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Period of Harmonic Motion

  1. Feb 6, 2015 #1
    1. The problem statement, all variables and given/known data
    A harmonic potential is parameterised as:

    [tex]V(x)=\frac{k}{2}(x-x_{0})^2[/tex]


    An object moves within this potential with a total energy E > 0.
    (i) Where are the two turning points of the motion xA and xB?

    (ii) Write down the equation of motion for the object, and use it to find explicit expressions for the kinetic and potential energies as a function of time. Show that the total energy is constant.

    (iii) Show that the period of oscillation is given by:

    [tex]t= \sqrt{2m}\int_{X_{a}}^{X_{b}}\frac{dx}{\sqrt{E-V(x)}}[/tex]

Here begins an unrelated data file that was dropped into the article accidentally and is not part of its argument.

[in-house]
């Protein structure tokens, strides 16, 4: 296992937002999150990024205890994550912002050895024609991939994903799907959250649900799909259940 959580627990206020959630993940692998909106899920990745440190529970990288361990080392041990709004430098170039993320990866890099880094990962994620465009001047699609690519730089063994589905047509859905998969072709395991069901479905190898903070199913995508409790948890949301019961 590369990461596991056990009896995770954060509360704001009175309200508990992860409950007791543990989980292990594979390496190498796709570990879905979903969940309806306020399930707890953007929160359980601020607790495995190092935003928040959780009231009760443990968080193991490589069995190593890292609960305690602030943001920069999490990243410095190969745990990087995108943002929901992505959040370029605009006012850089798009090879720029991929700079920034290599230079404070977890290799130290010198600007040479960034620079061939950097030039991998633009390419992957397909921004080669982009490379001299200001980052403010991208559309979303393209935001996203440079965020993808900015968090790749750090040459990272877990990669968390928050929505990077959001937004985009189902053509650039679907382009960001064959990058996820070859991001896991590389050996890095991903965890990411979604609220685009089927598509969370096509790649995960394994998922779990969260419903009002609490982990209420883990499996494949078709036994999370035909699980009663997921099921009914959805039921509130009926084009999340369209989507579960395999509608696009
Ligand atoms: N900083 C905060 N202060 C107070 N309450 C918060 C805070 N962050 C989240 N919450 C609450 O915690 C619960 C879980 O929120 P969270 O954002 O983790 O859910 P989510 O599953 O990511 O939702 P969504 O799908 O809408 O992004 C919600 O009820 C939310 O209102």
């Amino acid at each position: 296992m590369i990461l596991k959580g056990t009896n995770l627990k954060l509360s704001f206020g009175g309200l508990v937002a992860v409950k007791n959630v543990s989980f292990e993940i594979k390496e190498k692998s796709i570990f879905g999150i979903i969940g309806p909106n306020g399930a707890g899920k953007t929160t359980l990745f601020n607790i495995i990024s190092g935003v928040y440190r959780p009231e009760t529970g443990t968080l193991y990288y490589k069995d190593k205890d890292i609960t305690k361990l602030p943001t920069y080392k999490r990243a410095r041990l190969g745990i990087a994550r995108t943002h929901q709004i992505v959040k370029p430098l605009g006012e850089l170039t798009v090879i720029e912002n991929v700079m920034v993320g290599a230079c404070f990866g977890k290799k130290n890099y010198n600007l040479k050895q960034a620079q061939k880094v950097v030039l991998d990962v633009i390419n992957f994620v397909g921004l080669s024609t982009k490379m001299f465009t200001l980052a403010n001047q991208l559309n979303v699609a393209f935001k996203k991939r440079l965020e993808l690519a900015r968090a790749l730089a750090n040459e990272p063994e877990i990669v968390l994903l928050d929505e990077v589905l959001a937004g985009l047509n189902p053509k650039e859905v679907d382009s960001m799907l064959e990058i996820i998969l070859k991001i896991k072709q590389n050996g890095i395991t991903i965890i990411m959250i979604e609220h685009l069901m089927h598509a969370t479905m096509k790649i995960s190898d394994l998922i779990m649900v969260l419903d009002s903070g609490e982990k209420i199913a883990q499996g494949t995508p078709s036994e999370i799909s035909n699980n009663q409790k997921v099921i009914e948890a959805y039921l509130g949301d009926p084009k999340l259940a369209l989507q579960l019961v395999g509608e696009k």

and evaluate this integral for the given potential.


    2. Relevant equations

    OK so I have worked my way through part (i) and (ii) , but I can not see how that integral is the right one, surely this is just integrating 2/v wrt x? I don't understand how that would get you the period?


    3. The attempt at a solution

    ..
     
  2. jcsd
  3. Feb 6, 2015 #2

    DEvens

    User Avatar
    Education Advisor
    Gold Member

    Motivate it in your mind with the idea of distance over time. If it were moving at a constant speed, and you knew Xa and Xb, what would be the period?

    Now try it in little short segments. Suppose you have a small distance over which you approximate the speed as constant. What will be the time required to travel this small little distance?

    Now, what do you do to add up a bunch of times for small little distances?
     
  4. Feb 6, 2015 #3
    Thank you so much, been working for a while and could not see where it came from, but now I do! Thank youuu
     
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